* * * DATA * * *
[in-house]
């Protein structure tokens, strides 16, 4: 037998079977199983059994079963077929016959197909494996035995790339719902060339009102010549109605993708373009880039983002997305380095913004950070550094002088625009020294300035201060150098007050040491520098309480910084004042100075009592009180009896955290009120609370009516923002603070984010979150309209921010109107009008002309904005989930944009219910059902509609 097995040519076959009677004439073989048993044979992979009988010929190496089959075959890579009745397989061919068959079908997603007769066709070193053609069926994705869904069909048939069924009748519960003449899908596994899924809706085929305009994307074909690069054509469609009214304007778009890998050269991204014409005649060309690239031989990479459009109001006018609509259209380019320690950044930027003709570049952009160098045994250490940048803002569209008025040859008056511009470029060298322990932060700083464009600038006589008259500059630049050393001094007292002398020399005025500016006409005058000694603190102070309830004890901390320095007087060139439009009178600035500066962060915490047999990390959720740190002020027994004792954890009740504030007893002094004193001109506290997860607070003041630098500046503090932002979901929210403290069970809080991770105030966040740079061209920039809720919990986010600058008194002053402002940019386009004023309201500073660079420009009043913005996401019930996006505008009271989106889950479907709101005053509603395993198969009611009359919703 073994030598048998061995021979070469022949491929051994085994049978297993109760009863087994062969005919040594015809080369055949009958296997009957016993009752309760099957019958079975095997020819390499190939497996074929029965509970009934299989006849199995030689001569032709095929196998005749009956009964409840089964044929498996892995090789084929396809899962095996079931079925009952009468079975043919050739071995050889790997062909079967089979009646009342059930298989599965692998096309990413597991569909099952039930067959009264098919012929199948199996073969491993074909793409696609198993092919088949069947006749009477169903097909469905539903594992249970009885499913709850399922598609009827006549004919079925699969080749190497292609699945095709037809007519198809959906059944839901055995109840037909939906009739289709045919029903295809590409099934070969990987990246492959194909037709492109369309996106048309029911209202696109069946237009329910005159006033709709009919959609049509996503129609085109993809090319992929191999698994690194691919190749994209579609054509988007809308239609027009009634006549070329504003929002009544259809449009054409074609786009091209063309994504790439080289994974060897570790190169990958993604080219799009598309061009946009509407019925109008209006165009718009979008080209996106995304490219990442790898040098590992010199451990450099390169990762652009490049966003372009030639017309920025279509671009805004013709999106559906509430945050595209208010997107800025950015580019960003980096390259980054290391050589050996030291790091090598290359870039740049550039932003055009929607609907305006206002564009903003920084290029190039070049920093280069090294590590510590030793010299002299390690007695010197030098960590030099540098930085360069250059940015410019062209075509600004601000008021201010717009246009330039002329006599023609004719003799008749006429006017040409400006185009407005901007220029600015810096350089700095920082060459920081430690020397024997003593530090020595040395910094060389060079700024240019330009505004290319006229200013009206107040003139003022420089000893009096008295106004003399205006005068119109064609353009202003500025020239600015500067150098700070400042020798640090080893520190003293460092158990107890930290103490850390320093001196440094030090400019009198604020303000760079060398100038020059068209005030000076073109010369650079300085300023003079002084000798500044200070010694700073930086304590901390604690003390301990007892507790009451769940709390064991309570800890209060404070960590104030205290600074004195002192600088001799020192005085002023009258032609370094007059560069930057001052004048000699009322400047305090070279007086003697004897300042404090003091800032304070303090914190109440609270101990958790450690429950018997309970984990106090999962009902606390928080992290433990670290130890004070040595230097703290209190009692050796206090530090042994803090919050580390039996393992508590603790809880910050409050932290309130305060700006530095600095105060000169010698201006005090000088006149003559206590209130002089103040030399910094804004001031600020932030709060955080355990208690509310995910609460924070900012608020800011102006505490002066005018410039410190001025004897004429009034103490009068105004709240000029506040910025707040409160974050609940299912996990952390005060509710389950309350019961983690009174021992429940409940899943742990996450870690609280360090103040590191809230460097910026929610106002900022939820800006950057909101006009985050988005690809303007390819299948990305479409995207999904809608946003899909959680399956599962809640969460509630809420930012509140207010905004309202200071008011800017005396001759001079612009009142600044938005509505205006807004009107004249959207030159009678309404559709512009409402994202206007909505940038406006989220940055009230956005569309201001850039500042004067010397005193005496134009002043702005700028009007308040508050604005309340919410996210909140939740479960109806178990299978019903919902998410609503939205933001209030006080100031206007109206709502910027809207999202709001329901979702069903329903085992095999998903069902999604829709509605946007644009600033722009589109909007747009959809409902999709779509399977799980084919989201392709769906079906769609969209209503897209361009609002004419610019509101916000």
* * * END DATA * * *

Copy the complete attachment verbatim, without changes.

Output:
[in-house]
């Protein structure tokens, strides 16, 4: 037998079977199983059994079963077929016959197909494996035995790339719902060339009102010549109605993708373009880039983002997305380095913004950070550094002088625009020294300035201060150098007050040491520098309480910084004042100075009592009180009896955290009120609370009516923002603070984010979150309209921010109107009008002309904005989930944009219910059902509609 097995040519076959009677004439073989048993044979992979009988010929190496089959075959890579009745397989061919068959079908997603007769066709070193053609069926994705869904069909048939069924009748519960003449899908596994899924809706085929305009994307074909690069054509469609009214304007778009890998050269991204014409005649060309690239031989990479459009109001006018609509259209380019320690950044930027003709570049952009160098045994250490940048803002569209008025040859008056511009470029060298322990932060700083464009600038006589008259500059630049050393001094007292002398020399005025500016006409005058000694603190102070309830004890901390320095007087060139439009009178600035500066962060915490047999990390959720740190002020027994004792954890009740504030007893002094004193001109506290997860607070003041630098500046503090932002979901929210403290069970809080991770105030966040740079061209920039809720919990986010600058008194002053402002940019386009004023309201500073660079420009009043913005996401019930996006505008009271989106889950479907709101005053509603395993198969009611009359919703 073994030598048998061995021979070469022949491929051994085994049978297993109760009863087994062969005919040594015809080369055949009958296997009957016993009752309760099957019958079975095997020819390499190939497996074929029965509970009934299989006849199995030689001569032709095929196998005749009956009964409840089964044929498996892995090789084929396809899962095996079931079925009952009468079975043919050739071995050889790997062909079967089979009646009342059930298989599965692998096309990413597991569909099952039930067959009264098919012929199948199996073969491993074909793409696609198993092919088949069947006749009477169903097909469905539903594992249970009885499913709850399922598609009827006549004919079925699969080749190497292609699945095709037809007519198809959906059944839901055995109840037909939906009739289709045919029903295809590409099934070969990987990246492959194909037709492109369309996106048309029911209202696109069946237009329910005159006033709709009919959609049509996503129609085109993809090319992929191999698994690194691919190749994209579609054509988007809308239609027009009634006549070329504003929002009544259809449009054409074609786009091209063309994504790439080289994974060897570790190169990958993604080219799009598309061009946009509407019925109008209006165009718009979008080209996106995304490219990442790898040098590992010199451990450099390169990762652009490049966003372009030639017309920025279509671009805004013709999106559906509430945050595209208010997107800025950015580019960003980096390259980054290391050589050996030291790091090598290359870039740049550039932003055009929607609907305006206002564009903003920084290029190039070049920093280069090294590590510590030793010299002299390690007695010197030098960590030099540098930085360069250059940015410019062209075509600004601000008021201010717009246009330039002329006599023609004719003799008749006429006017040409400006185009407005901007220029600015810096350089700095920082060459920081430690020397024997003593530090020595040395910094060389060079700024240019330009505004290319006229200013009206107040003139003022420089000893009096008295106004003399205006005068119109064609353009202003500025020239600015500067150098700070400042020798640090080893520190003293460092158990107890930290103490850390320093001196440094030090400019009198604020303000760079060398100038020059068209005030000076073109010369650079300085300023003079002084000798500044200070010694700073930086304590901390604690003390301990007892507790009451769940709390064991309570800890209060404070960590104030205290600074004195002192600088001799020192005085002023009258032609370094007059560069930057001052004048000699009322400047305090070279007086003697004897300042404090003091800032304070303090914190109440609270101990958790450690429950018997309970984990106090999962009902606390928080992290433990670290130890004070040595230097703290209190009692050796206090530090042994803090919050580390039996393992508590603790809880910050409050932290309130305060700006530095600095105060000169010698201006005090000088006149003559206590209130002089103040030399910094804004001031600020932030709060955080355990208690509310995910609460924070900012608020800011102006505490002066005018410039410190001025004897004429009034103490009068105004709240000029506040910025707040409160974050609940299912996990952390005060509710389950309350019961983690009174021992429940409940899943742990996450870690609280360090103040590191809230460097910026929610106002900022939820800006950057909101006009985050988005690809303007390819299948990305479409995207999904809608946003899909959680399956599962809640969460509630809420930012509140207010905004309202200071008011800017005396001759001079612009009142600044938005509505205006807004009107004249959207030159009678309404559709512009409402994202206007909505940038406006989220940055009230956005569309201001850039500042004067010397005193005496134009002043702005700028009007308040508050604005309340919410996210909140939740479960109806178990299978019903919902998410609503939205933001209030006080100031206007109206709502910027809207999202709001329901979702069903329903085992095999998903069902999604829709509605946007644009600033722009589109909007747009959809409902999709779509399977799980084919989201392709769906079906769609969209209503897209361009609002004419610019509101916000």